In a joint submission to the Senate of Community Affairs Legislative Committee, Disability Representative Organisations (DROs) have raised concerns that the proposed Bill has failed to respond to NDIS Review and the Disability Royal Commission, and significant work is needed with state and territory governments to establish foundational supports critical for a comprehensive support system for people with disability. 

Our organisations dedicated great time and effort to consult with disability communities and make recommendations to the NDIS Review about how the NDIS could work better for people with disability. Much of this work highlighted the need for careful consultation and meaningful codesign, reflecting the core value of our communities ‘nothing about us without us.  

In this submission, we have argued that while the Bill proposes several positive changes, such as flexible budgets and the removal of primary and secondary disability classifications, it fails to formally to the NDIS Review. Without a robust support ecosystem, many individuals, particularly the most marginalised, will continue to lack essential services.

We are calling for meaningful co-design and transparent engagement with the disability community. The Bill should ensure that the voices of people with disability and their representative organisations are central to all stages of reform, from initial consultation to final implementation.

A brief summary of the recommendations, include:

Leadership and Co-Design

Leadership by people with disability is essential for NDIS reforms. The Bill should ensure their voices are central at all stages, from consultation to implementation. This includes meaningful co-design and engagement with those in regional, rural, remote, CALD, LGBTQIA+SB, and First Nations communities.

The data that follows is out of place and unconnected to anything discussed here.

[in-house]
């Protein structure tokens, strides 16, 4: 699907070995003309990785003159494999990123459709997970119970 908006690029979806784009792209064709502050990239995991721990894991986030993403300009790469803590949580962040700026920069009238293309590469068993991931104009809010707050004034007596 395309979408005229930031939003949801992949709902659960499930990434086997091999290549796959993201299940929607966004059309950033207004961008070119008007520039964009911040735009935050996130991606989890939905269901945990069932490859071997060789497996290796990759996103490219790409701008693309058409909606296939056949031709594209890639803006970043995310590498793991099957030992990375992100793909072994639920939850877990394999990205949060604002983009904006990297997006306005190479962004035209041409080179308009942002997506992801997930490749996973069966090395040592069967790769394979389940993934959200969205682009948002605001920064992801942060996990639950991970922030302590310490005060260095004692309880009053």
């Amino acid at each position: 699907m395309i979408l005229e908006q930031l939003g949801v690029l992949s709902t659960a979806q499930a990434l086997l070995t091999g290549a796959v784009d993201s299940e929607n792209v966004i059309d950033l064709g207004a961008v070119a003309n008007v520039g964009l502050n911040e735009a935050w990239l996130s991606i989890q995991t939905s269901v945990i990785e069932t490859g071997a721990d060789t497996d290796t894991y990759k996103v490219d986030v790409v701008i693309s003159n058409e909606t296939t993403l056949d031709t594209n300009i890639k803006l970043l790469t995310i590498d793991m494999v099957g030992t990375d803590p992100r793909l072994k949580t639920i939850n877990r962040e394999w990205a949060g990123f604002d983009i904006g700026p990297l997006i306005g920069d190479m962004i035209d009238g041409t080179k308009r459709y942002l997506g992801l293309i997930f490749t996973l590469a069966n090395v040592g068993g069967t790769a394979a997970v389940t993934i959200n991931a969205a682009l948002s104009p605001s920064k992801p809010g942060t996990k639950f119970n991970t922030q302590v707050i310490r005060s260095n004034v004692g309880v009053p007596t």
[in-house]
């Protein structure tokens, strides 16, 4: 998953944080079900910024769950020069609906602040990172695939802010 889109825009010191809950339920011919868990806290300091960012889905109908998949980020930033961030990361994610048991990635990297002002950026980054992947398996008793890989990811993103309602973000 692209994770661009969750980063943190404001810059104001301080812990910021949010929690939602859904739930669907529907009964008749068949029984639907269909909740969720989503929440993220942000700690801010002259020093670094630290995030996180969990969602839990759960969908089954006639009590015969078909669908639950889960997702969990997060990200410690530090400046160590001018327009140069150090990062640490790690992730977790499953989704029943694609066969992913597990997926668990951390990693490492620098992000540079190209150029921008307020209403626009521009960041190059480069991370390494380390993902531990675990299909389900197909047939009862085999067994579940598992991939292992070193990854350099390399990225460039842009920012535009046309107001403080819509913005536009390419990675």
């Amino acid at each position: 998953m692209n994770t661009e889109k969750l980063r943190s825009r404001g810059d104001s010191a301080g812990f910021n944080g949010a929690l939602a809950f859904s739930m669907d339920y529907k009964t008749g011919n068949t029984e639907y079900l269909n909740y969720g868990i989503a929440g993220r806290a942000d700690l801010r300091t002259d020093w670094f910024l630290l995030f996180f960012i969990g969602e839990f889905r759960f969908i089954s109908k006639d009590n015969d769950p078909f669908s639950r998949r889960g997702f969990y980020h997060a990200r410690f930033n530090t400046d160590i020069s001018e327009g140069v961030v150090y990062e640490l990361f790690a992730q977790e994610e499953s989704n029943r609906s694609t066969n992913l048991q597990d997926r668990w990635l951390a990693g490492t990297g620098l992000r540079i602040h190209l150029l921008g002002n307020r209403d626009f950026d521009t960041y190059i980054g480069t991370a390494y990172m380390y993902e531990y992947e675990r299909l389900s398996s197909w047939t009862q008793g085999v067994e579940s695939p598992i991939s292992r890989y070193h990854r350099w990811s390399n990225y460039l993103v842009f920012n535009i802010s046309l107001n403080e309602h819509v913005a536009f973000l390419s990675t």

Needs Assessment Framework

The assessment process should consider the whole person, not just their disability. Participants should be involved and able to review and adjust their assessment reports. Assessors need proper qualifications and should be independent from service providers.

Reasonable and Necessary Budgets

Budgets should reflect individual needs and allow for flexibility and choice. The budget methods should also be tested with diverse groups of people with disability.

Expanded NDIA/NDIS Powers

The Bill’s proposed NDIA/NDIS power expansion should avoid harming participants. Decision-making processes, especially regarding mental or financial harm and non-compliance, should involve participants and allow access to independent advocates. Reforms should strengthen the NDIS Quality and Safeguards Commission’s ability to manage registrations, compliance, and complaints.